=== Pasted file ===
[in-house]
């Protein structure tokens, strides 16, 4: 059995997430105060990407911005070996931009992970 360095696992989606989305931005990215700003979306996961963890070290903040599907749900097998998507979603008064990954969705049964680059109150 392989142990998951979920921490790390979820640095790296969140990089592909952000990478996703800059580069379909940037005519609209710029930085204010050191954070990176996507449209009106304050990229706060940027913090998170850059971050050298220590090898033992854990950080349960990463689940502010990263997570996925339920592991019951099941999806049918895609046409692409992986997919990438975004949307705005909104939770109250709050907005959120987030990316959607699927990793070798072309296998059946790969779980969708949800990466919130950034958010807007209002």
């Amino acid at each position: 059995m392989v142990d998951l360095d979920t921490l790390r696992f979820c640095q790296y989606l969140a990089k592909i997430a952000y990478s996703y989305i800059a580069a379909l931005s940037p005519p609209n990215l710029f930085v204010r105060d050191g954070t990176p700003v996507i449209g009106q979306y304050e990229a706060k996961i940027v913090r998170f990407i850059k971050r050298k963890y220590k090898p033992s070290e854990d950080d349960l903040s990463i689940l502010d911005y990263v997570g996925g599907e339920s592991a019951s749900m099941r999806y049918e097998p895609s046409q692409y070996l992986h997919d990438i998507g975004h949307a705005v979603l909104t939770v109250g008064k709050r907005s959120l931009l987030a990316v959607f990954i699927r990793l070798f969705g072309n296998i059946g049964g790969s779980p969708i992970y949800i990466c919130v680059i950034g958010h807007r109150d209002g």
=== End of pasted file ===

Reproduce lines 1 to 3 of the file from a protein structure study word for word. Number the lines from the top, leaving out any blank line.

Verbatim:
[in-house]
């Protein structure tokens, strides 16, 4: 059995997430105060990407911005070996931009992970 360095696992989606989305931005990215700003979306996961963890070290903040599907749900097998998507979603008064990954969705049964680059109150 392989142990998951979920921490790390979820640095790296969140990089592909952000990478996703800059580069379909940037005519609209710029930085204010050191954070990176996507449209009106304050990229706060940027913090998170850059971050050298220590090898033992854990950080349960990463689940502010990263997570996925339920592991019951099941999806049918895609046409692409992986997919990438975004949307705005909104939770109250709050907005959120987030990316959607699927990793070798072309296998059946790969779980969708949800990466919130950034958010807007209002």
């Amino acid at each position: 059995m392989v142990d998951l360095d979920t921490l790390r696992f979820c640095q790296y989606l969140a990089k592909i997430a952000y990478s996703y989305i800059a580069a379909l931005s940037p005519p609209n990215l710029f930085v204010r105060d050191g954070t990176p700003v996507i449209g009106q979306y304050e990229a706060k996961i940027v913090r998170f990407i850059k971050r050298k963890y220590k090898p033992s070290e854990d950080d349960l903040s990463i689940l502010d911005y990263v997570g996925g599907e339920s592991a019951s749900m099941r999806y049918e097998p895609s046409q692409y070996l992986h997919d990438i998507g975004h949307a705005v979603l909104t939770v109250g008064k709050r907005s959120l931009l987030a990316v959607f990954i699927r990793l070798f969705g072309n296998i059946g049964g790969s779980p969708i992970y949800i990466c919130v680059i950034g958010h807007r109150d209002g």